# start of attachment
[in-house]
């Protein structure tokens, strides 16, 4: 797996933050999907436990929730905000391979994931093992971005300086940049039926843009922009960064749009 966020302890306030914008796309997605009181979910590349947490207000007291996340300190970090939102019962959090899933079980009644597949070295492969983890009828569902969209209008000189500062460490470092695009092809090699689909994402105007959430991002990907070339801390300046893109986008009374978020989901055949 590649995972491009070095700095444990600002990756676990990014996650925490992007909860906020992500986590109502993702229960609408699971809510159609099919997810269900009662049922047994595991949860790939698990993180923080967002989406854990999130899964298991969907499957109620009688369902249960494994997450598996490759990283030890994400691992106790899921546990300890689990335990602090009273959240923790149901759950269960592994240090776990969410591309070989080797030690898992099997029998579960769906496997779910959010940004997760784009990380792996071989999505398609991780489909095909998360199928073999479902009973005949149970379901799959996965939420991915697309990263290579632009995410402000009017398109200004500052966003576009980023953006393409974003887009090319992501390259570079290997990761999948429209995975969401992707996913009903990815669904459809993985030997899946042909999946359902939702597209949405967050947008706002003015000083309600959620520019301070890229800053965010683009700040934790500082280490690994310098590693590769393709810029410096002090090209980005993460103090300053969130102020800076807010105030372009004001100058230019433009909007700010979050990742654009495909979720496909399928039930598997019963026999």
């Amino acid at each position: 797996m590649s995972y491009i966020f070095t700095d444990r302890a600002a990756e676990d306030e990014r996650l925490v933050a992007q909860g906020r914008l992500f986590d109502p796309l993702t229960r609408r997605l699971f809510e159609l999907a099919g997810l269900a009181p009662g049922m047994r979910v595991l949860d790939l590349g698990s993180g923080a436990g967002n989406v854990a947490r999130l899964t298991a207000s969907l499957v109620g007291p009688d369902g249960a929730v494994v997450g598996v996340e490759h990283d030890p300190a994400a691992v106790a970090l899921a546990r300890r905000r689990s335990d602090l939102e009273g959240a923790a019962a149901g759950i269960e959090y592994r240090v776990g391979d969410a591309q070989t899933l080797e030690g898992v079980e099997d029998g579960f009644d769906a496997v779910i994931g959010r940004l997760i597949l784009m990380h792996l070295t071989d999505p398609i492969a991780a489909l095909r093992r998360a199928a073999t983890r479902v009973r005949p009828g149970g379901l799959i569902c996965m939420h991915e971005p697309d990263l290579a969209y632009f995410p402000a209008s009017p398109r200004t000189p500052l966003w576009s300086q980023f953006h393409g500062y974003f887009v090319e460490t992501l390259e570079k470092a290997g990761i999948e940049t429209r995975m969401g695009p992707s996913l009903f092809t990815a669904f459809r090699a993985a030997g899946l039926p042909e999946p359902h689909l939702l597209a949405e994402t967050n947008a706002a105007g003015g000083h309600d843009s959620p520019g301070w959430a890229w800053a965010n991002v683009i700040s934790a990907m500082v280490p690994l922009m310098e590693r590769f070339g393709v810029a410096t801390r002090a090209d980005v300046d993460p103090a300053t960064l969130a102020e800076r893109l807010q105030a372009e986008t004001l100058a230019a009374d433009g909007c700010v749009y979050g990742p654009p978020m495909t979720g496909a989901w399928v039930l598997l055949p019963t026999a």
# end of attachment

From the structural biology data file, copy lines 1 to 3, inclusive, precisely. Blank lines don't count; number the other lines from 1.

[in-house]
């Protein structure tokens, strides 16, 4: 797996933050999907436990929730905000391979994931093992971005300086940049039926843009922009960064749009 966020302890306030914008796309997605009181979910590349947490207000007291996340300190970090939102019962959090899933079980009644597949070295492969983890009828569902969209209008000189500062460490470092695009092809090699689909994402105007959430991002990907070339801390300046893109986008009374978020989901055949 590649995972491009070095700095444990600002990756676990990014996650925490992007909860906020992500986590109502993702229960609408699971809510159609099919997810269900009662049922047994595991949860790939698990993180923080967002989406854990999130899964298991969907499957109620009688369902249960494994997450598996490759990283030890994400691992106790899921546990300890689990335990602090009273959240923790149901759950269960592994240090776990969410591309070989080797030690898992099997029998579960769906496997779910959010940004997760784009990380792996071989999505398609991780489909095909998360199928073999479902009973005949149970379901799959996965939420991915697309990263290579632009995410402000009017398109200004500052966003576009980023953006393409974003887009090319992501390259570079290997990761999948429209995975969401992707996913009903990815669904459809993985030997899946042909999946359902939702597209949405967050947008706002003015000083309600959620520019301070890229800053965010683009700040934790500082280490690994310098590693590769393709810029410096002090090209980005993460103090300053969130102020800076807010105030372009004001100058230019433009909007700010979050990742654009495909979720496909399928039930598997019963026999």
């Amino acid at each position: 797996m590649s995972y491009i966020f070095t700095d444990r302890a600002a990756e676990d306030e990014r996650l925490v933050a992007q909860g906020r914008l992500f986590d109502p796309l993702t229960r609408r997605l699971f809510e159609l999907a099919g997810l269900a009181p009662g049922m047994r979910v595991l949860d790939l590349g698990s993180g923080a436990g967002n989406v854990a947490r999130l899964t298991a207000s969907l499957v109620g007291p009688d369902g249960a929730v494994v997450g598996v996340e490759h990283d030890p300190a994400a691992v106790a970090l899921a546990r300890r905000r689990s335990d602090l939102e009273g959240a923790a019962a149901g759950i269960e959090y592994r240090v776990g391979d969410a591309q070989t899933l080797e030690g898992v079980e099997d029998g579960f009644d769906a496997v779910i994931g959010r940004l997760i597949l784009m990380h792996l070295t071989d999505p398609i492969a991780a489909l095909r093992r998360a199928a073999t983890r479902v009973r005949p009828g149970g379901l799959i569902c996965m939420h991915e971005p697309d990263l290579a969209y632009f995410p402000a209008s009017p398109r200004t000189p500052l966003w576009s300086q980023f953006h393409g500062y974003f887009v090319e460490t992501l390259e570079k470092a290997g990761i999948e940049t429209r995975m969401g695009p992707s996913l009903f092809t990815a669904f459809r090699a993985a030997g899946l039926p042909e999946p359902h689909l939702l597209a949405e994402t967050n947008a706002a105007g003015g000083h309600d843009s959620p520019g301070w959430a890229w800053a965010n991002v683009i700040s934790a990907m500082v280490p690994l922009m310098e590693r590769f070339g393709v810029a410096t801390r002090a090209d980005v300046d993460p103090a300053t960064l969130a102020e800076r893109l807010q105030a372009e986008t004001l100058a230019a009374d433009g909007c700010v749009y979050g990742p654009p978020m495909t979720g496909a989901w399928v039930l598997l055949p019963t026999a």